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Publication numberUS20100038072 A1
Publication typeApplication
Application numberUS 12/530,349
PCT numberPCT/NO2008/000074
Publication dateFeb 18, 2010
Filing dateFeb 27, 2008
Priority dateMar 9, 2007
Also published asUS8403035, WO2008111843A1
Publication number12530349, 530349, PCT/2008/74, PCT/NO/2008/000074, PCT/NO/2008/00074, PCT/NO/8/000074, PCT/NO/8/00074, PCT/NO2008/000074, PCT/NO2008/00074, PCT/NO2008000074, PCT/NO200800074, PCT/NO8/000074, PCT/NO8/00074, PCT/NO8000074, PCT/NO800074, US 2010/0038072 A1, US 2010/038072 A1, US 20100038072 A1, US 20100038072A1, US 2010038072 A1, US 2010038072A1, US-A1-20100038072, US-A1-2010038072, US2010/0038072A1, US2010/038072A1, US20100038072 A1, US20100038072A1, US2010038072 A1, US2010038072A1
InventorsFrank Akselberg, Per Olav Haughom
Original AssigneeFrank Akselberg, Per Olav Haughom
Export CitationBiBTeX, EndNote, RefMan
External Links: USPTO, USPTO Assignment, Espacenet
Sealing and anchoring device for use in a well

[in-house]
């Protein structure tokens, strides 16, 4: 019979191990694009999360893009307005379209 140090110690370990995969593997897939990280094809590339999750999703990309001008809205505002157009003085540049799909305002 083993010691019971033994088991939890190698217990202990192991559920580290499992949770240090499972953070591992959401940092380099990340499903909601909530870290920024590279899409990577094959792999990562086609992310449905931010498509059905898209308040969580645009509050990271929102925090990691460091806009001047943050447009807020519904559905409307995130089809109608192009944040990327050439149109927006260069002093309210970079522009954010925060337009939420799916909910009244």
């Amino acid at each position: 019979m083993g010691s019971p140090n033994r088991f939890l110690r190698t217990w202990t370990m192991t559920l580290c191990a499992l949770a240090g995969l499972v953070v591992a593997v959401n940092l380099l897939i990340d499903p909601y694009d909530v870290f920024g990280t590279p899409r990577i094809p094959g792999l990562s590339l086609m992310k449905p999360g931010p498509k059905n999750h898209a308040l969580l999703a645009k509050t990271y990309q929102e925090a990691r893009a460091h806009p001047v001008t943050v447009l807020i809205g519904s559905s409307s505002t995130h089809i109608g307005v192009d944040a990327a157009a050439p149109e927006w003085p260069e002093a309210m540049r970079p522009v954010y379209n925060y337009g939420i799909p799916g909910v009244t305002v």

US 20100038072 A1
Abstract
The present invention relates to a sealing and/or anchoring element for use in pipelines (1). The invention is characterized in that the sealing and/or anchoring element includes at least one helical element (5 a , 5 b , 14 a , 14 b) disposed around a string section (10), with the helical element (5 a , 5 b , 14 a , 14 b) being configured so as to be able to expand radially towards an inner wall of the pipeline (1) as the circumferential diameter thereof is increased.
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Claims(20)
1. A sealing and/or anchoring element for use in pipelines (1) comprising at least one helical element (5 a, 5 b, 14 a, 14 b) arranged around a string section (10), wherein said helical element (5 a, 5 b, 14 a, 14 b) is adapted to be able to expand radially against an inner wall of the pipeline (1) in that the circumferential diameter thereof is increased,